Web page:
I have happy, if slightly hazy, memories of my younger years spent watching racing cars whizzing around my Scalextric track, controller in hand and an intent on winning that I’ve rarely recaptured in my adult years! Back then the cars seemed to be hell bent on flying spectacularly off the corners of the track at every possible opportunity. There’s a small chance that it may have been due to my itchy trigger finger, but let’s not dwell on the details – it was loads of fun and I have a lot of fond memories.
Which is why I was genuinely pretty excited when I was offered the chance to have a play with one of the latest models – because I wanted Joshua to have the same fond memories as I did. Not because I wanted to recreate my dim and distant youth of course. It was all about Joshua.
There are quite a few awesome sets available these days, but the one
I’ve Joshua has been playing with for the past few days is the Le Mans Sports Cars one, with proper full on prototype cars and a pretty big track that you can set up in four different circuit variations. When I say big, it’s pretty much 5 metres long and takes up a decent whack of the living room, so it actually looks really impressive when it’s all set up!
It’s recommended for children 5 years and up, but Joshua is only 3 and he took to it really quickly, helping to set up the track and promising not to walk on it.
He also promised not to sit on it and not to use his Paw Patrol vehicles on it, but, you know, that’s kinda what you end up doing when you’re 3 it would seem!
The really, really useful feature when you have a young one playing with the set is the ability to limit the speed by turning a dial on the controller with a screwdriver. So I set it to the slowest possible setting and it meant that even with the trigger pressed all the way in the car literally could not go fast enough to fly from the track! It’s a massive bonus to not have to spend your entire time retrieving a crashed car from the carpet!
However, even on the slowest setting the cars still really rocket around the track. It’s definitely not like a pensioner driving a Punto down a country lane like you might expect from the slowest speed setting – it’s still properly fast and Joshua was mesmorised watching it whizz around the track!
Along with the speed limiter the other really useful feature is that each car has a magnet in its rear end which really helps it to grip to the track – so even when you crank up the speed it still stays surprisingly well connected. You really would have to set the speed pretty high to achieve the dramatic barrel rolls that I remember from the Scalextric of my youth!
I didn’t do that of course, as that would be very immature.
The Scalextric track slots together really easily and there are built in clips that keep it together, which you probably won’t even notice until you try to pull it apart again. That’s why reading the instructions is so important so you don’t stare at it in confusion wondering why it won’t come apart after 5 minutes of trying!
Other cool features are the lap counter which clicks round every time your car passes the finish line so you can set a 50 lap challenge or something similar.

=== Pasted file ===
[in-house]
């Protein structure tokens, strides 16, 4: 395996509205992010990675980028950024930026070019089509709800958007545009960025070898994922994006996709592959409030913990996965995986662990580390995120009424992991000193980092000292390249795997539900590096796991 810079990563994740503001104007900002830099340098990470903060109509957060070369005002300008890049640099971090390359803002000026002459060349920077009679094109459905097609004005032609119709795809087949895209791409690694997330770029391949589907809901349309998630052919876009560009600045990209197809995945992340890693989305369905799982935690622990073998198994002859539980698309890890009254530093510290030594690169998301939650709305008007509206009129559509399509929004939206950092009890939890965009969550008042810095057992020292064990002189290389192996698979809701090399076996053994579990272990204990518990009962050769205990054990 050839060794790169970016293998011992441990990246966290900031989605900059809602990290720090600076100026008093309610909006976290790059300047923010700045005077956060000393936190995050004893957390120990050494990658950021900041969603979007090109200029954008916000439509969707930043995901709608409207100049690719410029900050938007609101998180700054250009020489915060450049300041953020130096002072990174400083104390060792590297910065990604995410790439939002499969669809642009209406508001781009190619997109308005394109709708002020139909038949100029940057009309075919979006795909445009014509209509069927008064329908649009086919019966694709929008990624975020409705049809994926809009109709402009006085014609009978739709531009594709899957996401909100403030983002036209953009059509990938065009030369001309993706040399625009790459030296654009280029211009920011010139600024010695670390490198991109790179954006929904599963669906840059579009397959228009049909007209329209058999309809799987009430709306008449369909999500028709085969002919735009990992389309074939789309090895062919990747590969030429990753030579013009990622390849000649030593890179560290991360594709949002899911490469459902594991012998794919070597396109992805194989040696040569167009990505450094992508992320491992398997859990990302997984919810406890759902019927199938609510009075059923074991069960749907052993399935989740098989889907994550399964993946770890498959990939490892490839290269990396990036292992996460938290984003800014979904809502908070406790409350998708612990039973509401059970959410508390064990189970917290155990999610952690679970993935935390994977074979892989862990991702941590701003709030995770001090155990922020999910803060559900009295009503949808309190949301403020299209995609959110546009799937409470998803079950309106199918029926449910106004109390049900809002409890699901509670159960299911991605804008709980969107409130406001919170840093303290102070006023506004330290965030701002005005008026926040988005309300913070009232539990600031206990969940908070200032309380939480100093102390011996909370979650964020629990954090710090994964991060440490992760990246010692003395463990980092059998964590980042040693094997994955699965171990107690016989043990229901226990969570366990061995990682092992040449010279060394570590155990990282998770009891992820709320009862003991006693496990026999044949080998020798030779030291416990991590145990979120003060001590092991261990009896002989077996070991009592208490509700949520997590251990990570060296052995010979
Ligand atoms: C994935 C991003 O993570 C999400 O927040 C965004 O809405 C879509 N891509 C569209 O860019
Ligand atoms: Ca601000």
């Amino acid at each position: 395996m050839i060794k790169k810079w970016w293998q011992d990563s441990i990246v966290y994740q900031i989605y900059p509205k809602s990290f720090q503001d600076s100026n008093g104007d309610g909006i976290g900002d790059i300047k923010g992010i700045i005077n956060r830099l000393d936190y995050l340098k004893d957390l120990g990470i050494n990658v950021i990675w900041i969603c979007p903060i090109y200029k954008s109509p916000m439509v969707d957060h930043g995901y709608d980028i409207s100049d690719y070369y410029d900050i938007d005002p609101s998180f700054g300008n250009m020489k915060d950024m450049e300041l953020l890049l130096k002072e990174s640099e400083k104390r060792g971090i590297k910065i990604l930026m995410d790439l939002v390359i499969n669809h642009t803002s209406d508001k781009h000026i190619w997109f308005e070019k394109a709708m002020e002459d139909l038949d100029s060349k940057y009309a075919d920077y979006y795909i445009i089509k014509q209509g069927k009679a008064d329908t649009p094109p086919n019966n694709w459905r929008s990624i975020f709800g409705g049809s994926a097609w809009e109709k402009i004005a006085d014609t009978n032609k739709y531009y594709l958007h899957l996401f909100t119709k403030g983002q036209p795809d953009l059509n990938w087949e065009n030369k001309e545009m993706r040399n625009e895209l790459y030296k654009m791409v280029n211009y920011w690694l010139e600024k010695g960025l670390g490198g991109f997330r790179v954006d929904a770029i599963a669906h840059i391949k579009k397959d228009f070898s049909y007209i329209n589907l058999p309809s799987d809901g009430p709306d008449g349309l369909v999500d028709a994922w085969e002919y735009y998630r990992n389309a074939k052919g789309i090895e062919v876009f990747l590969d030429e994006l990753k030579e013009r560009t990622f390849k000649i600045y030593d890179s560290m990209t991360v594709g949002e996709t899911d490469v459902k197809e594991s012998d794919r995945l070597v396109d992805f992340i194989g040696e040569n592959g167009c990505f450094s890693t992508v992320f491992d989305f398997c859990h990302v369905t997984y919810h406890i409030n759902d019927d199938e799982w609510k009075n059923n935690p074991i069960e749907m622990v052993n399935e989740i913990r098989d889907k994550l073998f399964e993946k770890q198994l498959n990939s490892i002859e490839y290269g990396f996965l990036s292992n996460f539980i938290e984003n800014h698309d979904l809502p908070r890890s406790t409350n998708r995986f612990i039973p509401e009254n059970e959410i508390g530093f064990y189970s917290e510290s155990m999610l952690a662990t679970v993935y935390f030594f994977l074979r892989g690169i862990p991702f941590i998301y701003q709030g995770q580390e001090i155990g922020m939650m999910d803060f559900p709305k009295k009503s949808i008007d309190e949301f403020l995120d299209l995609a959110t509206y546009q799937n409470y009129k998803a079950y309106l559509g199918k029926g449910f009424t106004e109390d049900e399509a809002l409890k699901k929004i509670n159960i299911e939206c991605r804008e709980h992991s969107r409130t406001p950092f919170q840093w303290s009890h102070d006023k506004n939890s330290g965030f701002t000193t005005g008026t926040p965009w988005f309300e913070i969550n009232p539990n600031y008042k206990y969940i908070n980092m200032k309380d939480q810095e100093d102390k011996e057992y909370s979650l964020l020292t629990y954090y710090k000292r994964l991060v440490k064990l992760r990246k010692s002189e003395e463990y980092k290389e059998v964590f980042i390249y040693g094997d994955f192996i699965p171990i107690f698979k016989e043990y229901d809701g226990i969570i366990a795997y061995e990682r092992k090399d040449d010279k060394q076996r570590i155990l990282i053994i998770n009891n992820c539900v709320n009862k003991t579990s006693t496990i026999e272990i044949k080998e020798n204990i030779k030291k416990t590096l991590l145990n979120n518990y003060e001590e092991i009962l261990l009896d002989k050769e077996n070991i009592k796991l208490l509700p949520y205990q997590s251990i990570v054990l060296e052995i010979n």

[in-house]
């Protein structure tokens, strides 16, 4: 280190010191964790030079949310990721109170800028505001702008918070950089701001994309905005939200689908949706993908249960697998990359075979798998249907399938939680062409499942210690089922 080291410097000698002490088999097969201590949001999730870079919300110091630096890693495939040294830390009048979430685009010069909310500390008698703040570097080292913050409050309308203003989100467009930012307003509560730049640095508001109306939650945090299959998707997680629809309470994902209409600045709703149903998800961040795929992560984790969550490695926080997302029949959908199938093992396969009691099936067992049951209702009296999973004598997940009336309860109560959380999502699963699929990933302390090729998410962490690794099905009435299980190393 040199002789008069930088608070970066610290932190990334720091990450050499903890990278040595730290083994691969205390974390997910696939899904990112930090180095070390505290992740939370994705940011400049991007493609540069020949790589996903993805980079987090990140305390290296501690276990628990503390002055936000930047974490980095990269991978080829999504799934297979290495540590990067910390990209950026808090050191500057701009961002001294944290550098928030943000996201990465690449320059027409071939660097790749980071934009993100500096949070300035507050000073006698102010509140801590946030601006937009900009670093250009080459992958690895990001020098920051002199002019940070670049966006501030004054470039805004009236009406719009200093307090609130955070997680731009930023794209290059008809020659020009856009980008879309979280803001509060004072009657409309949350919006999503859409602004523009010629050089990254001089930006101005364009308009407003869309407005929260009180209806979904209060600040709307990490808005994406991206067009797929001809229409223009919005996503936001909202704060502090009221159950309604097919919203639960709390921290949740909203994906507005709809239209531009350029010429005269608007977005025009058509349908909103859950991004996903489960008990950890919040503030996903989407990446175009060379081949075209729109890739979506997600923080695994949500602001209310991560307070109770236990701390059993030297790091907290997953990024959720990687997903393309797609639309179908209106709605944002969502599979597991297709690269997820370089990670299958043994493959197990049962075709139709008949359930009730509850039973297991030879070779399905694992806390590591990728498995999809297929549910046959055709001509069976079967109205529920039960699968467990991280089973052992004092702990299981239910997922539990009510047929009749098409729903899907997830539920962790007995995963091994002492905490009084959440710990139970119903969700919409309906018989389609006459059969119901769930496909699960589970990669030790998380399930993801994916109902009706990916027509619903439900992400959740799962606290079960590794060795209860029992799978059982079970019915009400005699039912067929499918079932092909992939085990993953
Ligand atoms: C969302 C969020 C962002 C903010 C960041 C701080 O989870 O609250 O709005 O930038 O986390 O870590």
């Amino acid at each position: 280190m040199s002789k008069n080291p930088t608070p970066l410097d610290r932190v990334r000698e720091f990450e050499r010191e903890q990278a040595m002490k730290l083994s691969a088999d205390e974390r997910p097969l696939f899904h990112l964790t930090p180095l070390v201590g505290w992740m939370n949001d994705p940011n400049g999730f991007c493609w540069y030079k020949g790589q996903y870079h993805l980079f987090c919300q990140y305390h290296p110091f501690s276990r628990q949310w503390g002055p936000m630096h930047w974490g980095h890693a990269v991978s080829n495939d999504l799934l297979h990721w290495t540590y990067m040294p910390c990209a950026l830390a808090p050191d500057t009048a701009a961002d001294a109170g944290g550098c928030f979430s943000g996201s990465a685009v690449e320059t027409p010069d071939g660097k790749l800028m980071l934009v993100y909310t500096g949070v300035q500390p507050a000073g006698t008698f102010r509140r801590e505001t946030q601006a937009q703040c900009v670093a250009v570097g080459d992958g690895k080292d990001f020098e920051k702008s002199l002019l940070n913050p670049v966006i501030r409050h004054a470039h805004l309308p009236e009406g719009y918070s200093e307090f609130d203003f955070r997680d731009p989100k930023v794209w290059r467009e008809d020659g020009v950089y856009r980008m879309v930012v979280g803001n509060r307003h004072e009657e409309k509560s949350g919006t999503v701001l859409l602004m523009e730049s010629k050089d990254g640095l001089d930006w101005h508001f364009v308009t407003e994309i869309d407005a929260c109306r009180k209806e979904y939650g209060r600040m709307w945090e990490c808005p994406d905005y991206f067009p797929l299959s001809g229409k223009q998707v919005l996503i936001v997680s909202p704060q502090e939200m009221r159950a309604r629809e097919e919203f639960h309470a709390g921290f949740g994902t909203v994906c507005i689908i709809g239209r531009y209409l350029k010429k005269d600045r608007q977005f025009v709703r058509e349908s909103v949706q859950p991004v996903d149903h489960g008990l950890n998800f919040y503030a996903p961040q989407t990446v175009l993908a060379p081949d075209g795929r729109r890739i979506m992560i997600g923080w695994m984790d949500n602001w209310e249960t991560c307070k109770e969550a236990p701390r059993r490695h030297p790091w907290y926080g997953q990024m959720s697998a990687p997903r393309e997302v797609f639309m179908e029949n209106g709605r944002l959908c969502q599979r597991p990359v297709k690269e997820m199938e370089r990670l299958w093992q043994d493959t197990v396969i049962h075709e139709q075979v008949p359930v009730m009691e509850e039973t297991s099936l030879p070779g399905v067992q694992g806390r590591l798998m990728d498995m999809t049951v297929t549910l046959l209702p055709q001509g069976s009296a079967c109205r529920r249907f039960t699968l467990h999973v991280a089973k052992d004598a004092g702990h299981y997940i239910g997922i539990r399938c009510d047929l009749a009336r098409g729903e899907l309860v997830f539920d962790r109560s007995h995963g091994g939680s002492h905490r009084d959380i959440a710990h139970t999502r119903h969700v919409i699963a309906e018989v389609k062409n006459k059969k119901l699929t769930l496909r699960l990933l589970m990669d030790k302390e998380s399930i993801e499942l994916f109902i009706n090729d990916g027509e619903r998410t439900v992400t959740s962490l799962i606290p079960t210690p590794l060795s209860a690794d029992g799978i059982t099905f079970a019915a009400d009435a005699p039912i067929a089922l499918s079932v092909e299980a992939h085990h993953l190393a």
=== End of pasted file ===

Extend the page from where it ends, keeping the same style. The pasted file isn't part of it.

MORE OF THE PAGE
The ability to create four different track designs is also really useful to help keep things interesting, and one of them even includes a raised section which is a nice touch. The controllers and power supply also plug in really easily, so it’s pretty much idiot proof. As demonstrated by this idiot playing with his son!
The only minor downsides I could think of (if I really had to) would be that the rear fin of each car is a little flimsy so if they take a bit of a knock they can fall off. They’re easy to clip back on again, but they’re not quite as sturdy as the rest of the set is.
Also, due to the lap counter physically clicking round each time a car passes the finish line it means that if your little one keeps positioning the cars on the finish line they will generally refuse to move as they need a little bit of momentum to get over that tiny section where the lap counter clicks over.
If you start them literally anywhere else on the track you’re golden but as Joshua desperately wanted to repeatedly put them on the checkered line it did create a little frustration!
All in all we all loved it. I asked Joshua what he liked about Scalextric and he said:
All of it!
I asked him what his favourite part of Scalextric was and he said:
All of it!
Hopefully you found that feedback as useful as I did!
For me, the fact that the cars go bloody fast but still manage to generally stay on the track is awesome, as is the fact that you can adjust the speed on the controller to help younger players.
It really does have all the bits I loved about Scalextric in the 80s but just a load easier to use. The end result being that much more time is spent with the car actually on the track!
How To Buy
If you would also like to
relive your youth give your little one the chance to live the life of a racing driver in the safety of your own living room this Scalextric set and lots others are available by clicking here. You can also find them in all major toy retailers. This particularly set comes in around the £90 mark. Given how much use we’ll all get out of it over the coming years it’s well worth it!